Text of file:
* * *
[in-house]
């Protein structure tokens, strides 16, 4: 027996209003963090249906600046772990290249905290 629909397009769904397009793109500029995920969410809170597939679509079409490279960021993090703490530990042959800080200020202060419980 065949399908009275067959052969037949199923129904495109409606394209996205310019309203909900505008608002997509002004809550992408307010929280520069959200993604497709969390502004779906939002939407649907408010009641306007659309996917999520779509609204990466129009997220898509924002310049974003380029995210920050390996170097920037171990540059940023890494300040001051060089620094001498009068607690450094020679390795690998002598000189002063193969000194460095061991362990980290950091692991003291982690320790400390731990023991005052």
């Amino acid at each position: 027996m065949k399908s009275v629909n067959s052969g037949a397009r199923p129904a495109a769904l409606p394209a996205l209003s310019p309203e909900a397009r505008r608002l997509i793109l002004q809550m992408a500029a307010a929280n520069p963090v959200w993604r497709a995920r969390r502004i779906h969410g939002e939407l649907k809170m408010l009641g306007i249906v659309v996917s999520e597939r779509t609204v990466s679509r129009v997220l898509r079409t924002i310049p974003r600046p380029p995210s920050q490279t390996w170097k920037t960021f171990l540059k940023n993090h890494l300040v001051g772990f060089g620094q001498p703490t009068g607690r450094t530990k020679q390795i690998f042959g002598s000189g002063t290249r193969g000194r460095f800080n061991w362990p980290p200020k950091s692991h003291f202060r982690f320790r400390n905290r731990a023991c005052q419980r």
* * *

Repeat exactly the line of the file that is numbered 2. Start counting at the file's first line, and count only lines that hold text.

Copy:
């Protein structure tokens, strides 16, 4: 027996209003963090249906600046772990290249905290 629909397009769904397009793109500029995920969410809170597939679509079409490279960021993090703490530990042959800080200020202060419980 065949399908009275067959052969037949199923129904495109409606394209996205310019309203909900505008608002997509002004809550992408307010929280520069959200993604497709969390502004779906939002939407649907408010009641306007659309996917999520779509609204990466129009997220898509924002310049974003380029995210920050390996170097920037171990540059940023890494300040001051060089620094001498009068607690450094020679390795690998002598000189002063193969000194460095061991362990980290950091692991003291982690320790400390731990023991005052």